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Television

Review: Shonda evokes Shakespeare with ‘Still Star-Crossed’

STILL STAR-CROSSED - “The Course of True Love Never Did Run Smooth” - With Verona in crisis, Rosalin
Medalion Rahimi as Princess Isabella and Sterling Sulieman as Prince Escalus in ABC’s “Still Star-Crossed.” The series premieres Monday.
(Jose Haro / ABC)
Television Critic

Romantic tragedies abound Monday night on ABC when the “Romeo and Juliet” sequel “Still Star-Crossed” premieres directly after “The Bachelorette.”

Adapted from a book of the same name by Melinda Taub, the Elizabethan period drama picks up where Shakespeare’s left off.

The Capulet-Montague feud that drove the two young lovers to take their own lives is now igniting a civil war in the city of Verona. The only hope for peace, ironically, lies in yet another Capulet-Montague relationship, this one between two young people who can’t stand each other but must put aside the idea of a marriage rooted in love to unite their families and city.

If it sounds like a wonderfully simple premise for a new series rooted in a cherished classic, it’s not. On the contrary, it’s a heavy lift, even for Shonda Rhimes.

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Producer Rhimes (“Grey’s Anatomy” and “Scandal”) and writer-producer Heather Mitchell (“Scandal”) have too many characters to deal with here, and too much history to unravel, before the real story kicks in.

The first episode (all that was released for review) feels like cramming for a midterm rather than easing into a new series you may or may not want to commit to, given the dozens of other shows vying for your attention.

In “Still Star-Crossed,” Romeo and Juliet are alive for the first half of episode one. That means viewers who have forgotten their Shakespeare basics are afforded a quick crash course in the forbidden relationship between the lovers and their warring families.

Still, the primer doesn’t help clear up a story that is so dense and confusing from the outset it often smothers the performances of a large cast that, with few exceptions, doesn’t seem all that dynamic in the first place. The time and effort would have been better spent underpinning the narratives of the living characters — those tasked with carrying Season 1 forward.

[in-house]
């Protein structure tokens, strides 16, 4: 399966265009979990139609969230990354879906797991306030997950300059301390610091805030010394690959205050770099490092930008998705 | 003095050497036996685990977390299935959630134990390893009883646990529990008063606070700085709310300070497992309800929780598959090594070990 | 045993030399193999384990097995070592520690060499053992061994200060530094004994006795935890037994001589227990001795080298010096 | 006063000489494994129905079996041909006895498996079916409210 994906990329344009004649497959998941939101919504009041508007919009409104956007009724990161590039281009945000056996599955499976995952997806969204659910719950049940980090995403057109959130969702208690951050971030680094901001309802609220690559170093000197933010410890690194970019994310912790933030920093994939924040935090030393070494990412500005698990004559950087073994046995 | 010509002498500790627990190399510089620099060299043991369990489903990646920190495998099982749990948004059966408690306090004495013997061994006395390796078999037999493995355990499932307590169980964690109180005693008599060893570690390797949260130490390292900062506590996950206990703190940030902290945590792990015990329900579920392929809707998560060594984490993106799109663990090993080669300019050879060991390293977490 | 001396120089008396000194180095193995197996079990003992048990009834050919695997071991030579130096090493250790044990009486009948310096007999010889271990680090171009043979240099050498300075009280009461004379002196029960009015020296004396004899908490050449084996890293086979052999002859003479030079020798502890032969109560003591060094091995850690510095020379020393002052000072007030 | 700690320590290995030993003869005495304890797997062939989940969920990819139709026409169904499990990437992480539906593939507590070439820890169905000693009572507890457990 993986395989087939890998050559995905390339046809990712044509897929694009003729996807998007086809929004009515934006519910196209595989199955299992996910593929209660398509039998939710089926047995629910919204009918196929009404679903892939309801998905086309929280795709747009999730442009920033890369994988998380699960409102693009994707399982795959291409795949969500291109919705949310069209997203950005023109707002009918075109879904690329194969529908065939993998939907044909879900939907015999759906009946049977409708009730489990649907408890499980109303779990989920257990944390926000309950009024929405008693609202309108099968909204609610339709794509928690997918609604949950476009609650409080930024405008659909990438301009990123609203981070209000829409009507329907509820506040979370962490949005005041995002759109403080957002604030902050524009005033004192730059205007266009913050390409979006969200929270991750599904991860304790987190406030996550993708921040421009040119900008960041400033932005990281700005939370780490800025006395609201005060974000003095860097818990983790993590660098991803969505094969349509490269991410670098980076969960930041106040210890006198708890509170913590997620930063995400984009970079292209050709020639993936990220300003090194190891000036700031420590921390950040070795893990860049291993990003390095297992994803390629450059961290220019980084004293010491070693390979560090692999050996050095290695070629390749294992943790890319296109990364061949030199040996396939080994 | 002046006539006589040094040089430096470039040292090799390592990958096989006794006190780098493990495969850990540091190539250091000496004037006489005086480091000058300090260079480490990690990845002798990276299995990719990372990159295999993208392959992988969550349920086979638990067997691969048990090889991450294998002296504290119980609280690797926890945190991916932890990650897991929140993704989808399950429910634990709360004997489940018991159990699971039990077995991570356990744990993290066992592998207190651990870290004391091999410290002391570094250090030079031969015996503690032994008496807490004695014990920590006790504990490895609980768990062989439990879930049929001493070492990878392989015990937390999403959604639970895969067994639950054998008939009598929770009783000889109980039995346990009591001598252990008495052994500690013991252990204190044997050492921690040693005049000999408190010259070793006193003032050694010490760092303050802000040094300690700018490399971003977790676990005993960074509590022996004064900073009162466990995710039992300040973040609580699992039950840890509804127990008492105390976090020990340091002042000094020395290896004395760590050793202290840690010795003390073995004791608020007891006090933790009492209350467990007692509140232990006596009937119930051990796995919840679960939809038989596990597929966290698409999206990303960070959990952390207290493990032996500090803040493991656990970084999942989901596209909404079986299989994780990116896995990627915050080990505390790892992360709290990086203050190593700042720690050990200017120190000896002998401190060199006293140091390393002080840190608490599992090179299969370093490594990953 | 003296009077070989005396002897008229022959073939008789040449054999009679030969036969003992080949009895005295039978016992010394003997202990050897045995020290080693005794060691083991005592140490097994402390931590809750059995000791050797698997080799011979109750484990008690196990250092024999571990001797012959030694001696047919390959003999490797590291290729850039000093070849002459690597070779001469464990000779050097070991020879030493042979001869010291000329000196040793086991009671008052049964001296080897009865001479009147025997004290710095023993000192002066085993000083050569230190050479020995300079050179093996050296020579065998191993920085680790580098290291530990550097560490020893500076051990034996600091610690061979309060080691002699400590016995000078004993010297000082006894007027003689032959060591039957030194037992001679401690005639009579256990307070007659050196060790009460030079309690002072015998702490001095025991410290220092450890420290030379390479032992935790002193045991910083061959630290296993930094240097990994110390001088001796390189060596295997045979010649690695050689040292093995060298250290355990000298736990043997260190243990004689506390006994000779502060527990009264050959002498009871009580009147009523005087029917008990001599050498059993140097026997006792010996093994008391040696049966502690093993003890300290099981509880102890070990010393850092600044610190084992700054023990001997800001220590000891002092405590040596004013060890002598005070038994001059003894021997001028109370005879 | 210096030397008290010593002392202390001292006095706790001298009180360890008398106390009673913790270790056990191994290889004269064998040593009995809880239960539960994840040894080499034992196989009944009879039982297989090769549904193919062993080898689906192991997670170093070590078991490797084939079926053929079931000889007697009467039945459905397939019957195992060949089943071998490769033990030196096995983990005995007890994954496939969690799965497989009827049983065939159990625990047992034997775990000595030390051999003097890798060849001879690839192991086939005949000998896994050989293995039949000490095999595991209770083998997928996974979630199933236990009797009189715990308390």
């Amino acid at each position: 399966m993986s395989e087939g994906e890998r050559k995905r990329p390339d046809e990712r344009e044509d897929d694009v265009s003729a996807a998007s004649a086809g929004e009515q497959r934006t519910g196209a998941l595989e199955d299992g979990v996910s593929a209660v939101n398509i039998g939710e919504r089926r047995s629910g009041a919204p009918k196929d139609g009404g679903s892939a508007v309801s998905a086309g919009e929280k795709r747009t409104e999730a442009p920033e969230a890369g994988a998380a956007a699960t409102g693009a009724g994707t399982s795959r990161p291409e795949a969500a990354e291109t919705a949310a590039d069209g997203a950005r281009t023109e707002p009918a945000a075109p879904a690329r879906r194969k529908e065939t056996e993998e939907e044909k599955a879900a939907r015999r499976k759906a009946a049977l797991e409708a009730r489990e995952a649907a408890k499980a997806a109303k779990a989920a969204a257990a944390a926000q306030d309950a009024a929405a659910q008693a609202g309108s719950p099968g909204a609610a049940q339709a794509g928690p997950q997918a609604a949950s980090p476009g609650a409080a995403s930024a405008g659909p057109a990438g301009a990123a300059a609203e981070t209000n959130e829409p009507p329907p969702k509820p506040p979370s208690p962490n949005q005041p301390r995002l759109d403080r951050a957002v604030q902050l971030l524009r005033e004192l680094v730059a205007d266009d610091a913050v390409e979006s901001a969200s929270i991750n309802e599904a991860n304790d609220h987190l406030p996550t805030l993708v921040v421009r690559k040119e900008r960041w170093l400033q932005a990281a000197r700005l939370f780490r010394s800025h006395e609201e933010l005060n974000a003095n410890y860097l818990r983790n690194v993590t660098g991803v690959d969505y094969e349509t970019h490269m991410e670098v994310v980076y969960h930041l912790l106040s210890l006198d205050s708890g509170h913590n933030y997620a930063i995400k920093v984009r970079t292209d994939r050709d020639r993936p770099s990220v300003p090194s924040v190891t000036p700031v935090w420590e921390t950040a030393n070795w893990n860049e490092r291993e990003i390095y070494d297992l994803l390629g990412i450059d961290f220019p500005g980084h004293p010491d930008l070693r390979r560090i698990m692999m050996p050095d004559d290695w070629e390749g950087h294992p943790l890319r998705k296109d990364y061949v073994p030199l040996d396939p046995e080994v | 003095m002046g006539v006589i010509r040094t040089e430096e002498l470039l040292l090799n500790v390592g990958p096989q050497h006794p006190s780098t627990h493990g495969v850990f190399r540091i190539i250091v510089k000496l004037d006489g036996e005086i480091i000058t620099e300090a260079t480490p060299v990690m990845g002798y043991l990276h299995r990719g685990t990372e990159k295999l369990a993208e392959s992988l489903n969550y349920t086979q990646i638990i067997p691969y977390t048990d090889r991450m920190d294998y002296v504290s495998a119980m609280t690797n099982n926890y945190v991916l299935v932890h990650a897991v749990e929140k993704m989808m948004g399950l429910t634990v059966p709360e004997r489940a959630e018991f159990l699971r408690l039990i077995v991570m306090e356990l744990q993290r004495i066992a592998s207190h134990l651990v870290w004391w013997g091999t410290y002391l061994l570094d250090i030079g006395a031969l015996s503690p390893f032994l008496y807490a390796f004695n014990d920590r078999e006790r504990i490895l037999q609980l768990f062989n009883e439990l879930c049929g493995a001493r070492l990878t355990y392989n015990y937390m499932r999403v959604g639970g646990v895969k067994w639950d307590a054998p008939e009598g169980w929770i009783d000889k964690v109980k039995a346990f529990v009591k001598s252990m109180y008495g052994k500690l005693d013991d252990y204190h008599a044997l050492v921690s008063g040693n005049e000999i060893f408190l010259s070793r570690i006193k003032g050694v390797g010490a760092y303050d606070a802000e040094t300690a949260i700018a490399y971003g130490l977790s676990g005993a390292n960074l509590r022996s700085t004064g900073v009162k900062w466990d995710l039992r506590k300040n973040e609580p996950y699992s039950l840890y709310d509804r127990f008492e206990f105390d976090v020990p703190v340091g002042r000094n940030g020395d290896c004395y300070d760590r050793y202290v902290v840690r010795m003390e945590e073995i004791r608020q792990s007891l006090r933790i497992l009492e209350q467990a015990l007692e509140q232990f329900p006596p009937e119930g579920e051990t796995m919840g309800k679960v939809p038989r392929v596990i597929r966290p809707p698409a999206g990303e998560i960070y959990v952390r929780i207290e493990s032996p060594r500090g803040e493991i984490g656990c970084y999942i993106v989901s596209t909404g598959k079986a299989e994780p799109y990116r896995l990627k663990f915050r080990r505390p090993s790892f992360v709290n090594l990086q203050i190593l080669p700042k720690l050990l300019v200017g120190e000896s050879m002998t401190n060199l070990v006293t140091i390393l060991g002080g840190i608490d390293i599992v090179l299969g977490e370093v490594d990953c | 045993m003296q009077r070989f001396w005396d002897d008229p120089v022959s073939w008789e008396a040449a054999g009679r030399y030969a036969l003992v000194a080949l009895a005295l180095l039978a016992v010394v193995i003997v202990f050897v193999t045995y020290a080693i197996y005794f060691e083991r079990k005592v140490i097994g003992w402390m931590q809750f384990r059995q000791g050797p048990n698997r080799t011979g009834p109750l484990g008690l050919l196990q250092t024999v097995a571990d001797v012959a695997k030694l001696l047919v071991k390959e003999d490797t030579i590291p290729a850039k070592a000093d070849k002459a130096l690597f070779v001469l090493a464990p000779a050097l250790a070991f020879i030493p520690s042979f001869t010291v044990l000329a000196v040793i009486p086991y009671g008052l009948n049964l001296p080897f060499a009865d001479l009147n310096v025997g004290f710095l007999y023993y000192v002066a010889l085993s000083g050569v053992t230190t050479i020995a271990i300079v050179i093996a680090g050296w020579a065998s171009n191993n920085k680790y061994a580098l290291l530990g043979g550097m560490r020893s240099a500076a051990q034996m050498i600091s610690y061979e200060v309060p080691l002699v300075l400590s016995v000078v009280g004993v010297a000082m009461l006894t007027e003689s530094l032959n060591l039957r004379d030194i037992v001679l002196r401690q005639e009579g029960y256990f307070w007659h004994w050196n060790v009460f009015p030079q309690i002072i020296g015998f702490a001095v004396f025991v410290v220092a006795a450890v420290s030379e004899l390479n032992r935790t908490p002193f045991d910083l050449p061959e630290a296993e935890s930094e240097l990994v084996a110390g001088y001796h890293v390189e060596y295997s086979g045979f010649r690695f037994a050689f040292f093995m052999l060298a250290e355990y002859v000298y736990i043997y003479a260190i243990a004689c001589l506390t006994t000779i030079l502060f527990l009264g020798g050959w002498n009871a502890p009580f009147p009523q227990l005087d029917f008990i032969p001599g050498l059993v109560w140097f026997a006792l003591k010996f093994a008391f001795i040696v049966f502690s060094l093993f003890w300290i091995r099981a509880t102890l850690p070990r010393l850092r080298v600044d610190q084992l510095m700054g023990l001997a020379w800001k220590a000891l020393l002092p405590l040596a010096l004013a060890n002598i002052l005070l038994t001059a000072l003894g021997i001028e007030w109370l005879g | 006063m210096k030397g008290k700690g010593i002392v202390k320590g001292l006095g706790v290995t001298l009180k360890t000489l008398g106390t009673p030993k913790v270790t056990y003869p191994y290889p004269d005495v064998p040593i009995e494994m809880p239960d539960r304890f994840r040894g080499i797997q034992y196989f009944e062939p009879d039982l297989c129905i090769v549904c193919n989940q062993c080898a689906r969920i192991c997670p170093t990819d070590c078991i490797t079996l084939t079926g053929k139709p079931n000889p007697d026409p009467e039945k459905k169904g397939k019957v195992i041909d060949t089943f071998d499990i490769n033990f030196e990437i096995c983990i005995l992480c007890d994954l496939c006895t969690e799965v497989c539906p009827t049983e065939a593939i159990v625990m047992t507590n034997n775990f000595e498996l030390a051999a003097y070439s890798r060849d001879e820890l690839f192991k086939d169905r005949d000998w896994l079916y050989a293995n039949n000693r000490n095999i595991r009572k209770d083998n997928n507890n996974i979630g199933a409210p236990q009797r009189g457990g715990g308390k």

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The story they tell, as best I could tell, goes something like this:

The vitriol and hatred between Lord and Lady Capulet (Anthony Head and Zuleikha Robinson) and Lord Montague (Grant Bowler) has spread to the streets since their beloved children were found dead. Cousins, distant relations and apparently anyone with a sword has now taken to slashing their way toward…. Well, It’s unclear if they even know what the endgame is.

But there’s a possible solution to the chaos. Prince Escalus (Sterling Sulieman), who has taken over in the wake of his father’s death, decides the best way to get his city under control again is to join the sparring families in royally sanctioned matrimony. The unfortunate souls he has chosen to take a hit for Team Verona are Juliet’s cousin Rosaline (Lashana Lynch) and Romeo’s cousin Benvolio (Wade Briggs).

But even this planned union has tragedy written all over it. That’s because Rosaline and Escalus were once in love before they were split apart by forces Escalus claims were beyond his control. The heat is still there, but who will end up getting burned?

The setting is beautiful (director Michael Offer shot much if the show in Spain): a cityscape complete with gleaming spires, rustic town squares, Moor-influenced marketplaces and ornate churches.

The backdrop is complemented by the cast’s stunning wardrobe: lots of velvety royal blues and purples. In love and fight scenes, the shimmering gold brocade vests and leather are the stars.

If only the characters and dialogue were as notable.

The most interesting aspect is colorblind casting, in which family members of different races need no explanation, or relationships between brown and white characters aren’t contested because of race. (Family name? That’s another matter).

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They speak in 21st century dialect, likely an intentional move to help modern audiences engage, with occasional bits and pieces of Shakespearean-like verse dropped in for good measure. But the mix-and-match dialogue has the opposite effect of helping non-theater majors assimilate. It’s awkward and distracts from an already hard-to-follow story.

The performances here are also often buried under the dense narrative, not to mention way too many perfunctory sword fights. Still, newcomer Medalion Rahimi (Princess Isabella) and her fictional brother played by Sulieman do manage to make an impression despite the difficult circumstances.

Yet parting with “Still Star-Crossed” after one episode isn’t likely to bring sweet sorrow, but rather the relief of a tragedy averted.

‘Still Star-Crossed’

Where: ABC

When: 10 p.m. Monday

Rating: TV-14-DV (may be unsuitable for children under the age of 14 with advisories for suggestive dialogue and violence)


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